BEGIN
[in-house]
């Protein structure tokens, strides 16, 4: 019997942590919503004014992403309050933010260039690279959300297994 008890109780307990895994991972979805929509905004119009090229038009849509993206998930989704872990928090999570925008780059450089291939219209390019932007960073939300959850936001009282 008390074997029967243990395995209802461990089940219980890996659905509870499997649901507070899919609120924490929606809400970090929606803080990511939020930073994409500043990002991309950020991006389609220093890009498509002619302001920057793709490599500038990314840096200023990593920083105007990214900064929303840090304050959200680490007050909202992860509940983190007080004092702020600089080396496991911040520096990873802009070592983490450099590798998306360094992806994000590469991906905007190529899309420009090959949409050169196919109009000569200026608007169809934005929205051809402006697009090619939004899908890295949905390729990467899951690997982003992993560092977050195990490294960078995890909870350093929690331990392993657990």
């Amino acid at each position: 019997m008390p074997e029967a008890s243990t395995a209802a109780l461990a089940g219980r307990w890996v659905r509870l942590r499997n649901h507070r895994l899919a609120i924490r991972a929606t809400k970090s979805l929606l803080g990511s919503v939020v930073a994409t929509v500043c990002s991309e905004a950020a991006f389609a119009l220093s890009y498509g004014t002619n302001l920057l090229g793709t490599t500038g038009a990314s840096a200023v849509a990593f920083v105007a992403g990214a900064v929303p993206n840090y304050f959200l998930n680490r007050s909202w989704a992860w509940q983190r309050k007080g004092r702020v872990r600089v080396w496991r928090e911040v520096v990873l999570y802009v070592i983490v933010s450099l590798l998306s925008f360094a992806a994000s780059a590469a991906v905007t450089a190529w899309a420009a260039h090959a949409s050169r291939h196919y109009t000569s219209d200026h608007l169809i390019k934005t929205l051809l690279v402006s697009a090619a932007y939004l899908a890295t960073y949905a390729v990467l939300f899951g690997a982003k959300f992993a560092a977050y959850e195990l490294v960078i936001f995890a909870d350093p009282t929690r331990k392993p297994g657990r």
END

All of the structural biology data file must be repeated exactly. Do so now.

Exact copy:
[in-house]
């Protein structure tokens, strides 16, 4: 019997942590919503004014992403309050933010260039690279959300297994 008890109780307990895994991972979805929509905004119009090229038009849509993206998930989704872990928090999570925008780059450089291939219209390019932007960073939300959850936001009282 008390074997029967243990395995209802461990089940219980890996659905509870499997649901507070899919609120924490929606809400970090929606803080990511939020930073994409500043990002991309950020991006389609220093890009498509002619302001920057793709490599500038990314840096200023990593920083105007990214900064929303840090304050959200680490007050909202992860509940983190007080004092702020600089080396496991911040520096990873802009070592983490450099590798998306360094992806994000590469991906905007190529899309420009090959949409050169196919109009000569200026608007169809934005929205051809402006697009090619939004899908890295949905390729990467899951690997982003992993560092977050195990490294960078995890909870350093929690331990392993657990």
């Amino acid at each position: 019997m008390p074997e029967a008890s243990t395995a209802a109780l461990a089940g219980r307990w890996v659905r509870l942590r499997n649901h507070r895994l899919a609120i924490r991972a929606t809400k970090s979805l929606l803080g990511s919503v939020v930073a994409t929509v500043c990002s991309e905004a950020a991006f389609a119009l220093s890009y498509g004014t002619n302001l920057l090229g793709t490599t500038g038009a990314s840096a200023v849509a990593f920083v105007a992403g990214a900064v929303p993206n840090y304050f959200l998930n680490r007050s909202w989704a992860w509940q983190r309050k007080g004092r702020v872990r600089v080396w496991r928090e911040v520096v990873l999570y802009v070592i983490v933010s450099l590798l998306s925008f360094a992806a994000s780059a590469a991906v905007t450089a190529w899309a420009a260039h090959a949409s050169r291939h196919y109009t000569s219209d200026h608007l169809i390019k934005t929205l051809l690279v402006s697009a090619a932007y939004l899908a890295t960073y949905a390729v990467l939300f899951g690997a982003k959300f992993a560092a977050y959850e195990l490294v960078i936001f995890a909870d350093p009282t929690r331990k392993p297994g657990r």